• Record: found
              • Abstract: found
              • Article: found
              Is Open Access

              Global, regional, and national under-5 mortality, adult mortality, age-specific mortality, and life expectancy, 1970–2016: a systematic analysis for the Global Burden of Disease Study 2016

              Summary Background Detailed assessments of mortality patterns, particularly age-specific mortality, represent a crucial input that enables health systems to target interventions to specific populations. Understanding how all-cause mortality has changed with respect to development status can identify exemplars for best practice. To accomplish this, the Global Burden of Diseases, Injuries, and Risk Factors Study 2016 (GBD 2016) estimated age-specific and sex-specific all-cause mortality between 1970 and 2016 for 195 countries and territories and at the subnational level for the five countries with a population greater than 200 million in 2016. Methods We have evaluated how well civil registration systems captured deaths using a set of demographic methods called death distribution methods for adults and from consideration of survey and census data for children younger than 5 years. We generated an overall assessment of completeness of registration of deaths by dividing registered deaths in each location-year by our estimate of all-age deaths generated from our overall estimation process. For 163 locations, including subnational units in countries with a population greater than 200 million with complete vital registration (VR) systems, our estimates were largely driven by the observed data, with corrections for small fluctuations in numbers and estimation for recent years where there were lags in data reporting (lags were variable by location, generally between 1 year and 6 years). For other locations, we took advantage of different data sources available to measure under-5 mortality rates (U5MR) using complete birth histories, summary birth histories, and incomplete VR with adjustments; we measured adult mortality rate (the probability of death in individuals aged 15–60 years) using adjusted incomplete VR, sibling histories, and household death recall. We used the U5MR and adult mortality rate, together with crude death rate due to HIV in the GBD model life table system, to estimate age-specific and sex-specific death rates for each location-year. Using various international databases, we identified fatal discontinuities, which we defined as increases in the death rate of more than one death per million, resulting from conflict and terrorism, natural disasters, major transport or technological accidents, and a subset of epidemic infectious diseases; these were added to estimates in the relevant years. In 47 countries with an identified peak adult prevalence for HIV/AIDS of more than 0·5% and where VR systems were less than 65% complete, we informed our estimates of age-sex-specific mortality using the Estimation and Projection Package (EPP)-Spectrum model fitted to national HIV/AIDS prevalence surveys and antenatal clinic serosurveillance systems. We estimated stillbirths, early neonatal, late neonatal, and childhood mortality using both survey and VR data in spatiotemporal Gaussian process regression models. We estimated abridged life tables for all location-years using age-specific death rates. We grouped locations into development quintiles based on the Socio-demographic Index (SDI) and analysed mortality trends by quintile. Using spline regression, we estimated the expected mortality rate for each age-sex group as a function of SDI. We identified countries with higher life expectancy than expected by comparing observed life expectancy to anticipated life expectancy on the basis of development status alone. Findings Completeness in the registration of deaths increased from 28% in 1970 to a peak of 45% in 2013; completeness was lower after 2013 because of lags in reporting. Total deaths in children younger than 5 years decreased from 1970 to 2016, and slower decreases occurred at ages 5–24 years. By contrast, numbers of adult deaths increased in each 5-year age bracket above the age of 25 years. The distribution of annualised rates of change in age-specific mortality rate differed over the period 2000 to 2016 compared with earlier decades: increasing annualised rates of change were less frequent, although rising annualised rates of change still occurred in some locations, particularly for adolescent and younger adult age groups. Rates of stillbirths and under-5 mortality both decreased globally from 1970. Evidence for global convergence of death rates was mixed; although the absolute difference between age-standardised death rates narrowed between countries at the lowest and highest levels of SDI, the ratio of these death rates—a measure of relative inequality—increased slightly. There was a strong shift between 1970 and 2016 toward higher life expectancy, most noticeably at higher levels of SDI. Among countries with populations greater than 1 million in 2016, life expectancy at birth was highest for women in Japan, at 86·9 years (95% UI 86·7–87·2), and for men in Singapore, at 81·3 years (78·8–83·7) in 2016. Male life expectancy was generally lower than female life expectancy between 1970 and 2016, and the gap between male and female life expectancy increased with progression to higher levels of SDI. Some countries with exceptional health performance in 1990 in terms of the difference in observed to expected life expectancy at birth had slower progress on the same measure in 2016. Interpretation Globally, mortality rates have decreased across all age groups over the past five decades, with the largest improvements occurring among children younger than 5 years. However, at the national level, considerable heterogeneity remains in terms of both level and rate of changes in age-specific mortality; increases in mortality for certain age groups occurred in some locations. We found evidence that the absolute gap between countries in age-specific death rates has declined, although the relative gap for some age-sex groups increased. Countries that now lead in terms of having higher observed life expectancy than that expected on the basis of development alone, or locations that have either increased this advantage or rapidly decreased the deficit from expected levels, could provide insight into the means to accelerate progress in nations where progress has stalled. Funding Bill & Melinda Gates Foundation, and the National Institute on Aging and the National Institute of Mental Health of the National Institutes of Health.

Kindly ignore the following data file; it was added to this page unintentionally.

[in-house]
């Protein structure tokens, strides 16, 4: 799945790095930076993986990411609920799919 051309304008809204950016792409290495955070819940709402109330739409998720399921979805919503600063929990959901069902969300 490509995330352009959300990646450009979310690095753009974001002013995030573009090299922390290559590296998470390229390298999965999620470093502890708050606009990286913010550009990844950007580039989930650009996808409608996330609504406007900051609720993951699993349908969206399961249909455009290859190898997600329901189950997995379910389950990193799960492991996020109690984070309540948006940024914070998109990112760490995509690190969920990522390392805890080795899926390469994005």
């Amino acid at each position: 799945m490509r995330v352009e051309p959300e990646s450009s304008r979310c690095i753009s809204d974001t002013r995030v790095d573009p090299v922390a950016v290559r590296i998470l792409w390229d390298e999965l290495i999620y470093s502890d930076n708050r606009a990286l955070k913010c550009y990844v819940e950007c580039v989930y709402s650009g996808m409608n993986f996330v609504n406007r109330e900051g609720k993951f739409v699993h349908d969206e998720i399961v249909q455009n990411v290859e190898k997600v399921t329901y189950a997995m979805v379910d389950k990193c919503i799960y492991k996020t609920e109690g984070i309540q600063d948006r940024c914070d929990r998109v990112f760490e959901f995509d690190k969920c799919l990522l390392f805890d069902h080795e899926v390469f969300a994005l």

Author and article information

                Lancet (London, England)
                18 September 2017
                16 September 2017
                26 September 2017
                : 390
                : 10100
                : 1211-1259

                This is an Open Access article under the CC BY 4.0 license (




                Comment on this article

                Similar content 90

                Cited by 1,097

                Most referenced authors 4,415